Demagnetizing Issues with TransLink Cards?

Translink Card
Photo by AgentAkit

Muni rider Katy G. asks the following:

I am trying translink for the first time and was wondering if there are any demagnitization issues with the cards. I carry an electronic ID for work, a smart phone and would like to avoid that hassel.

Surely they’ve got to be better than BART cards when it comes to demagnetization. Surely.

Any TransLink cardholders out there care to weigh in?


  • Erik

    They work using radio signals so there is nothing to demagnetize. If you want one to stop working then you have to crack it in half or drill a hole in it.

  • loren

    i’ve had a translink card for around 4 months or so and haven’t had a problem with it yet. i’ve often had problems with BART cards in the past because I tend to shove them in the same pocket where I keep my cellphone, and have had a few trips where I’ve had to talk to a station attendant because my phone demagnetized it. I keep my translink card in the same pocket, right next to my cell, and have had no problems.

    of course, that doesn’t mean it can’t happen, just hasn’t to me yet.

  • TL cards don’t demagnetize. But be aware that if you also carry a proximity card or one of those debit/credit cards with RFID technology (e.g. “PayPass”), the TL readers will have trouble. When using the card, keep it separate from your RFID cards or use a separate pass sleeve.

    • Devin

      This will vary with the cards. There’s no technical reason multiple RFID chips can’t be carried together if they actuate on different frequencies, and the current free-for-all in RFID standardization coupled with the reasonably broad bands available leaves plenty of room. Indeed some RFID systems are designed to deliberately have many chips responding to a reader on the same frequency, such as when scanning the RFID tags from an entire pallet of items being shipped to a retailer.

      I tend to have 3-4 RFID-embedded cards in my wallet at any given time, and translink readers do just fine; response time and error rate are the same whether the card is in the wallet with the others or in my hand against the reader.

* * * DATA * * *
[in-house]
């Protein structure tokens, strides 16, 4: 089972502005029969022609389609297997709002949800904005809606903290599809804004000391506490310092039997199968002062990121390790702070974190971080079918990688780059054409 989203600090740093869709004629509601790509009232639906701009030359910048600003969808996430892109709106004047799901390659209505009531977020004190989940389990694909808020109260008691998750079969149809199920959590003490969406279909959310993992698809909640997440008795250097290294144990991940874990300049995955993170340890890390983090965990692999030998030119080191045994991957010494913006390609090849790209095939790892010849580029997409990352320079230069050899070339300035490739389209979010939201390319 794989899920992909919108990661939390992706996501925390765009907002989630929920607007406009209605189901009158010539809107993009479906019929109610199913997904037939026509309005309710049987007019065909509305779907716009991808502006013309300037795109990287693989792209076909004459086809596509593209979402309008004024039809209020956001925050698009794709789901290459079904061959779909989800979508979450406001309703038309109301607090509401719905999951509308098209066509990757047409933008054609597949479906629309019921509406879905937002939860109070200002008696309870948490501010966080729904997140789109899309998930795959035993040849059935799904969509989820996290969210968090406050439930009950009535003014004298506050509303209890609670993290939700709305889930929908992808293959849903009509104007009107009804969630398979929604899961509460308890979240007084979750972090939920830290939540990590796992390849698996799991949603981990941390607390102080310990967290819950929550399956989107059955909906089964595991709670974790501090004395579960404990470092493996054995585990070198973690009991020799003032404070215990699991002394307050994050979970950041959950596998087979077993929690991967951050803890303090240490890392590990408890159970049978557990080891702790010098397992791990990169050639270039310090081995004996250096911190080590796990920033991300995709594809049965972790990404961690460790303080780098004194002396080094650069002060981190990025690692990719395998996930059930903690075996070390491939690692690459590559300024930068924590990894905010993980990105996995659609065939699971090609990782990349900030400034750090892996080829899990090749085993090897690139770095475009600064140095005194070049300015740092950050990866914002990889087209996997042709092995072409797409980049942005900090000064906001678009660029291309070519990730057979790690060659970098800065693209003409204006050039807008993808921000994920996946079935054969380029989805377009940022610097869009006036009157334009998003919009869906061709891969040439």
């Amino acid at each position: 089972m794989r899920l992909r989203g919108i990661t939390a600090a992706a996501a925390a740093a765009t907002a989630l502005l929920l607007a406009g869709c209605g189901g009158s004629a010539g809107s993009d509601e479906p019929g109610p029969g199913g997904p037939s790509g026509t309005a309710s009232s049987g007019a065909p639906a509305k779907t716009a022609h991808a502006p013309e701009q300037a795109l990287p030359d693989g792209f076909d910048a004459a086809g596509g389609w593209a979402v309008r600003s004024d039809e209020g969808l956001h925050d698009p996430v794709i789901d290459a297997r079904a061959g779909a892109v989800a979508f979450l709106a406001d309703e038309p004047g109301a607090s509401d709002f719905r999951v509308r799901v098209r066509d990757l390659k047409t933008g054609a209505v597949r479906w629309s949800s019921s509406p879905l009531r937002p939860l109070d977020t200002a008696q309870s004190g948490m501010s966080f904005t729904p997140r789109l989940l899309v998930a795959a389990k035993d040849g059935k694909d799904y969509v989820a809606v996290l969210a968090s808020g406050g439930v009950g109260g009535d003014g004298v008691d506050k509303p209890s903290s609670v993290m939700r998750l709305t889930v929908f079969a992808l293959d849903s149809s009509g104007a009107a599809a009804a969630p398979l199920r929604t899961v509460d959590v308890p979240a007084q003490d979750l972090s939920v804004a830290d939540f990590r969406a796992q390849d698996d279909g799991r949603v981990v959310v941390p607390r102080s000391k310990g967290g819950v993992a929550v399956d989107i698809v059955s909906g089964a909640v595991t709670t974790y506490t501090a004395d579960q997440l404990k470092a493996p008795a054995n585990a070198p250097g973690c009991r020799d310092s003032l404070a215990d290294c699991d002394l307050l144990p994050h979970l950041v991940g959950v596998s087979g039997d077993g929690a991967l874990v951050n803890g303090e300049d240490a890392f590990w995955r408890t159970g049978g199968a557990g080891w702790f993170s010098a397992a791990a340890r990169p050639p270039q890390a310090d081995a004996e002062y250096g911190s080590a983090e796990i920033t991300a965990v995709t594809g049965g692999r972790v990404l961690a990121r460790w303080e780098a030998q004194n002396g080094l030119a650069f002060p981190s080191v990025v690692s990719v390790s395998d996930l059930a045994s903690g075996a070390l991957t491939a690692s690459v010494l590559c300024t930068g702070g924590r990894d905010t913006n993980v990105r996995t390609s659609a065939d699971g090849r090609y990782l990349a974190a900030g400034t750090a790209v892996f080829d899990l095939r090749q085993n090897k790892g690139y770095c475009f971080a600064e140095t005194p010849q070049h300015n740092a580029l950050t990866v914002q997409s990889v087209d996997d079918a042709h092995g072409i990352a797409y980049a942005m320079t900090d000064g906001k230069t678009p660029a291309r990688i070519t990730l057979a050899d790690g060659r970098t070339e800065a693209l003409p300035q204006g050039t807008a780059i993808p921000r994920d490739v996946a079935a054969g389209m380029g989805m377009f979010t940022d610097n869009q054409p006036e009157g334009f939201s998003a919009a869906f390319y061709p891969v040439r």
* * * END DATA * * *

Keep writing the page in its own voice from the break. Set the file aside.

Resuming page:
• JC

    Yup. As someone who manages to demagnetize his Fast Pass about every other month, I’ve never had a problem with Translink (which I use for GG Ferry and BART)….when are the cable cars going to start taking them? Once that switch happens, I’m ditching the paper/magnetic pass completely.

    • I’m keeping my eye out on the TransLink management meetings (open to the public) and there’s no word on Cable Car availability.

      What I do know is Muni will transition the “A” pass in August to TL.

      • JC

        Interesting. As an “A” pass holder who currently uses it frequently on cable cars, and given that one of MUNI’s $$$ raising schemes is to require an “A” pass to ride the cable car without paying more, one hopes that they have it worked out by then.

  • Gary

    I do have to re-tag my TransLink card quite a bit; it seems one tag is never enough. Where the real issue will slow you down is when you get a fare inspector: they have to find their reader, sometimes boot it up, and then eventually verify your fare was paid.

    • I agree about the slowness of the fare inspector’s readers, and they are bulky. A rival RFID transit card company found a great solution by using a compact cell phone by Nokia to read cards quickly.

      • Edmund

        Ha! That is assuming the fare inspector actually stops being lazy and busts out the portable TL reader. So far it’s 5-zip in my favor in the past two weeks where the inspectors boarded the vehicle I was in and waved me by after seeing the TL without using the reader to verify that I had tagged and paid for my fare properly.

  • Tony

    They don’t de-magnetize but mine suddenly stopped working a few weeks ago. I’ve had it since Summer 09, and I did not bend/break the card or punch any holes in it.